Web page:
For the other example of the preceding section, the one dealing with the World Series, we obtain the tree diagram of Figure 1.2. First, there are two possibilities corresponding to which team wins the sixth game. The first of these does not figure in the next step since the National League team has already won, but emanating from the second branch there are again two branches corresponding to which team wins the seventh game. Clearly, there are three paths along the branches of this tree, and they represent the three possibilities listed on page 4. Of course, the original result was obtained very easily without the tree diagram, but this is not the case, for example, in Exercise 4 on page 11, where the reader will be asked to verify that there are ten possibilities (sequences of wins and losses for either team) after the National League team leads 2 games to 1 (instead of 3 games to 2).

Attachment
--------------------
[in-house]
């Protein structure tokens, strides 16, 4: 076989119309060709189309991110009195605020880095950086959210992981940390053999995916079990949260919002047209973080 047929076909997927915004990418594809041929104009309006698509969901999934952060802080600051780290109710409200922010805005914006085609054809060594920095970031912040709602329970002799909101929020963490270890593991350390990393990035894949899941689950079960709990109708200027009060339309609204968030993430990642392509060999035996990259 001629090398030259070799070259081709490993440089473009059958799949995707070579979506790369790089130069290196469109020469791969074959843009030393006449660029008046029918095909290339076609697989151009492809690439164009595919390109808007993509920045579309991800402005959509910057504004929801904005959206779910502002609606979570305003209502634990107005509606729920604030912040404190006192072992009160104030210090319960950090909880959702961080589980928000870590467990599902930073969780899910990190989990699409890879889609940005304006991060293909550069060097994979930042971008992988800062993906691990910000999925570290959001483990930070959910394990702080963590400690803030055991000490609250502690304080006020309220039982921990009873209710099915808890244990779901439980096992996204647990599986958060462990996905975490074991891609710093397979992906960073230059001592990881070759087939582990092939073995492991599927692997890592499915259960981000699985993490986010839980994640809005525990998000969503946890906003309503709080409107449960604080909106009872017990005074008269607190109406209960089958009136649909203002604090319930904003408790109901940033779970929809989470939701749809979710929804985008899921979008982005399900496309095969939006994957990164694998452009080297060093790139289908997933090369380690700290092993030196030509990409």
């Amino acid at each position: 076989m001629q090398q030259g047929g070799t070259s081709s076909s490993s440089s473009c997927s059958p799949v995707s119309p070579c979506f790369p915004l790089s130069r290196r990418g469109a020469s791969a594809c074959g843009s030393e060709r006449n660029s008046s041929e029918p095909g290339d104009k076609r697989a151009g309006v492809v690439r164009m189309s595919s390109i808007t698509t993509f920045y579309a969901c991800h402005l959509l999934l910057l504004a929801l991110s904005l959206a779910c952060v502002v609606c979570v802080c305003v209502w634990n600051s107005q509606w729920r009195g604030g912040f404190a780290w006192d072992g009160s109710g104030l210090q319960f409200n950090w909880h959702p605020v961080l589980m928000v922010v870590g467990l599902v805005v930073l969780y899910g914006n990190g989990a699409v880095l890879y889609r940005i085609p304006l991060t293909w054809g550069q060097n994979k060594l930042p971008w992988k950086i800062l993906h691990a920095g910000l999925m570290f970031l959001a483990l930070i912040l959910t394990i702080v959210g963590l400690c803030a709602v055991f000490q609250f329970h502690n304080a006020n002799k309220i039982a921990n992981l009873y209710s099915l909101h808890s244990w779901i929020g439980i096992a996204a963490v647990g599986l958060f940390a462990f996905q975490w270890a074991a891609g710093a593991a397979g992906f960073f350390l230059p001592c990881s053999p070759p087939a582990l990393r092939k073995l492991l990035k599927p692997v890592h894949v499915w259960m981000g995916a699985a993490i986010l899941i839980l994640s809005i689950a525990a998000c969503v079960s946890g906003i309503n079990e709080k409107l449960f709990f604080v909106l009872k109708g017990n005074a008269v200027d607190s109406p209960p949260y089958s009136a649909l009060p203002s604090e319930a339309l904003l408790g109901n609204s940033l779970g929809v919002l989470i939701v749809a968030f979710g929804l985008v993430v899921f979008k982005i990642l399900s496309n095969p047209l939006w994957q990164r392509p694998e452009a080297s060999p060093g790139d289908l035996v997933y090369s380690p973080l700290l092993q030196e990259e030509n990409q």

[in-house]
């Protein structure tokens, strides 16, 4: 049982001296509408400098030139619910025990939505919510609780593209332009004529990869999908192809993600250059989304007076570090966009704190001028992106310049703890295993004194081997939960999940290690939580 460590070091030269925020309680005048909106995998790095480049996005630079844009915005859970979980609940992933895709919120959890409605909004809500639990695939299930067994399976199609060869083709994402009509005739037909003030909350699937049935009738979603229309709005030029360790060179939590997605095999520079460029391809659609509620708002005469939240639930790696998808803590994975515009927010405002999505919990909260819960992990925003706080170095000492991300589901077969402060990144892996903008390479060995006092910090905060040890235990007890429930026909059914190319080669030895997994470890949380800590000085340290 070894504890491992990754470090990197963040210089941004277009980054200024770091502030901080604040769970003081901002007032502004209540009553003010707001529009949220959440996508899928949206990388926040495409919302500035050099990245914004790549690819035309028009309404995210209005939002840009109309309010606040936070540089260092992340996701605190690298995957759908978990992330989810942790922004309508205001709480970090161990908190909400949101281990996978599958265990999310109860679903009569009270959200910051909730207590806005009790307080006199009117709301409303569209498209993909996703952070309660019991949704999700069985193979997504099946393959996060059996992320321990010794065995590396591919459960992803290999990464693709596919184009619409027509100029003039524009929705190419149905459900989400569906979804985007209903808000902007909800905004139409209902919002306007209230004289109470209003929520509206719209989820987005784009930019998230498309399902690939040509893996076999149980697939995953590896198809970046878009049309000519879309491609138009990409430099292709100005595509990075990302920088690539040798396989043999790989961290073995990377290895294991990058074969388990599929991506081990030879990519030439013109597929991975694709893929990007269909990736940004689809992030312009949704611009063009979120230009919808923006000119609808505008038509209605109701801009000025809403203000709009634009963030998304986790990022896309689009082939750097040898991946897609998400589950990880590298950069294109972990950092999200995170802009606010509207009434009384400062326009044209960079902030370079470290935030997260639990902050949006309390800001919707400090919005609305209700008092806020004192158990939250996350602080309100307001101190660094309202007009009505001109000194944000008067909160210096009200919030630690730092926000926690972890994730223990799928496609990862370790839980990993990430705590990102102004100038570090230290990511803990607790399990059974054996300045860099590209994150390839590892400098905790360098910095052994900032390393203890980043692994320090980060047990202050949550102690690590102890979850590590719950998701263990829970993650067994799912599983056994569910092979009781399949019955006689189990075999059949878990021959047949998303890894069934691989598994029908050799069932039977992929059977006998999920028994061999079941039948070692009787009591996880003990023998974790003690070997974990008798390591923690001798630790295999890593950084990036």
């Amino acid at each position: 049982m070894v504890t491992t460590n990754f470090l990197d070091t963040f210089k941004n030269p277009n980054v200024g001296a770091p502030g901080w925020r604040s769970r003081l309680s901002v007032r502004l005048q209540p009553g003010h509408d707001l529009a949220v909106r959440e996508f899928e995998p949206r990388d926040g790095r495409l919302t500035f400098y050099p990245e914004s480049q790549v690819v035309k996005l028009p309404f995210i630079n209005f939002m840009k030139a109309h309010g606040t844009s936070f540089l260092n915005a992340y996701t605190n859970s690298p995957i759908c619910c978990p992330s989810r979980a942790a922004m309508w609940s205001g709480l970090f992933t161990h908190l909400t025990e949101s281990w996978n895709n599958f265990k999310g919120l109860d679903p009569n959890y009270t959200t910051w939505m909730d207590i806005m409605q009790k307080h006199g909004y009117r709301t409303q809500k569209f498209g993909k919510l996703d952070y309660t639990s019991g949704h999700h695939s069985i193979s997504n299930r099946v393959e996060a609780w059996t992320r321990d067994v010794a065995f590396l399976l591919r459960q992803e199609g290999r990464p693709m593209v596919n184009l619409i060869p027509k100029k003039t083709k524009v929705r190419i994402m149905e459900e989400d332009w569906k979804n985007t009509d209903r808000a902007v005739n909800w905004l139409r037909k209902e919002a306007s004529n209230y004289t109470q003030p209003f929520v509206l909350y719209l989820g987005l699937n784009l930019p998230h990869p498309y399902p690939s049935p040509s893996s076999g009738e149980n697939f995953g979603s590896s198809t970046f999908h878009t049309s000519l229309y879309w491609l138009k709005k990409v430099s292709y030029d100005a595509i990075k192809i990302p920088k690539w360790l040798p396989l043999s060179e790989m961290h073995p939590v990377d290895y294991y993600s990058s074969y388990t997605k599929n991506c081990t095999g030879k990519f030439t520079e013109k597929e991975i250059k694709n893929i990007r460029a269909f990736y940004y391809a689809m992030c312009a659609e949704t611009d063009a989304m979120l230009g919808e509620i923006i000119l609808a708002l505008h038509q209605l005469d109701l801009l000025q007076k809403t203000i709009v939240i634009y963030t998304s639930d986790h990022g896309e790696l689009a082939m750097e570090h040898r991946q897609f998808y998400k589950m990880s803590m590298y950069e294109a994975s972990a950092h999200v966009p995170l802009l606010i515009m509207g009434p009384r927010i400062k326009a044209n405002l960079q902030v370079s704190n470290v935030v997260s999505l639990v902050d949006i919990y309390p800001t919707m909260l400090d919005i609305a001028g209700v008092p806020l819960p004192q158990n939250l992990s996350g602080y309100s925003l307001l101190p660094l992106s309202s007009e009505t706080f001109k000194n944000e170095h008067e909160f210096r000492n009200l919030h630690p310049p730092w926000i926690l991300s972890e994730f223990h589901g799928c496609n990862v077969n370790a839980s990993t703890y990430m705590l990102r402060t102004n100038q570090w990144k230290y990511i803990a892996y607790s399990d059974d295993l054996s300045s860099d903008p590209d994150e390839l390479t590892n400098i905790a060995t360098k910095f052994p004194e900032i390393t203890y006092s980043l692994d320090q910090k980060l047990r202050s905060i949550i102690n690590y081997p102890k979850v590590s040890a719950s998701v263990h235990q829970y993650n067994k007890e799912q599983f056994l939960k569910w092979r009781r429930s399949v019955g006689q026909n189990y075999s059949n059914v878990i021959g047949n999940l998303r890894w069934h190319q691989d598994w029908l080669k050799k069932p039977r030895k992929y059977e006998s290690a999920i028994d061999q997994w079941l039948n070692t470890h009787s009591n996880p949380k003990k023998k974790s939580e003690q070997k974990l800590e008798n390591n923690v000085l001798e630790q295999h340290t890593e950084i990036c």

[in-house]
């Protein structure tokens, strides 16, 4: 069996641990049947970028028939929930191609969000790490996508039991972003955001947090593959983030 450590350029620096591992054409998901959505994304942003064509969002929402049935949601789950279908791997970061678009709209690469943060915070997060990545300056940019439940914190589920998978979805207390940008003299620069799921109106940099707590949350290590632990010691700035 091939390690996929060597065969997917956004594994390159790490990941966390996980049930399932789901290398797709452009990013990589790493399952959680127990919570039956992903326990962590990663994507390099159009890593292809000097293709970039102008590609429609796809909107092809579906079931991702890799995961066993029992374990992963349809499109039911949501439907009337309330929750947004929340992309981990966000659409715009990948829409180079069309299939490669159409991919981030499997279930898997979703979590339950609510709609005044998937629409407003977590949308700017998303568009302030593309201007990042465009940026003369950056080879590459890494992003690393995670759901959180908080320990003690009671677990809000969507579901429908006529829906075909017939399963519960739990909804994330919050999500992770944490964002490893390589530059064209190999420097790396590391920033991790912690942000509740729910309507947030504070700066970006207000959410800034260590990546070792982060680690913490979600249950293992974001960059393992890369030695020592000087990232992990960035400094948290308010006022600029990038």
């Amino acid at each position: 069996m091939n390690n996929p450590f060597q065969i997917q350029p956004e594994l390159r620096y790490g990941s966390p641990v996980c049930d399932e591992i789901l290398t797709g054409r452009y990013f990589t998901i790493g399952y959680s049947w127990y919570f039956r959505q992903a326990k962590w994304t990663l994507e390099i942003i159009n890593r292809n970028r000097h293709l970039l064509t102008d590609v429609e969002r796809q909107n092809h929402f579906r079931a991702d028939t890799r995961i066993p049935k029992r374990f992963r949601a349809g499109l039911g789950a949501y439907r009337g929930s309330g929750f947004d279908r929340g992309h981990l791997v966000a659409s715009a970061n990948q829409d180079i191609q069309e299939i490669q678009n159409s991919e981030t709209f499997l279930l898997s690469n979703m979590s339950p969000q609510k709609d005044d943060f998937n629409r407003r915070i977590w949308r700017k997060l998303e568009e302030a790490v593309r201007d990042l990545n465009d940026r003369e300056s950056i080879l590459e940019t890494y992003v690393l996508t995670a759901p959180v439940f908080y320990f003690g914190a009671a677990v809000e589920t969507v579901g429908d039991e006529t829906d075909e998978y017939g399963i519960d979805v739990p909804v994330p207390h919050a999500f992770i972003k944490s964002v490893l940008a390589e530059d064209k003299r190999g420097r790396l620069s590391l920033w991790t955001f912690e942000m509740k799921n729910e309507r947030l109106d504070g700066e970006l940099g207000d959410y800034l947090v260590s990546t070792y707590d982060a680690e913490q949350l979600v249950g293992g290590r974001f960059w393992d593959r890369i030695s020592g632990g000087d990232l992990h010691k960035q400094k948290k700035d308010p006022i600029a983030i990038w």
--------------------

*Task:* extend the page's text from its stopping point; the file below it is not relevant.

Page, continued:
To give another example in which the listing of possibilities is not straightforward and a tree diagram will help, suppose that a boy slips three pieces of candy in his pocket before going on a hike with his brother and a friend. What we are interested in is the number of different ways in which he can distribute all this "wealth." Clearly, there are many possibilities—he could keep all of the candy for himself, he could give two to his brother and one to the friend, he could keep one for himself and give one each to his brother and the friend, and so forth. Continuing this way, we may be able to complete the list, but unless we are very careful, the chances are that we will omit at least one of the possibilities.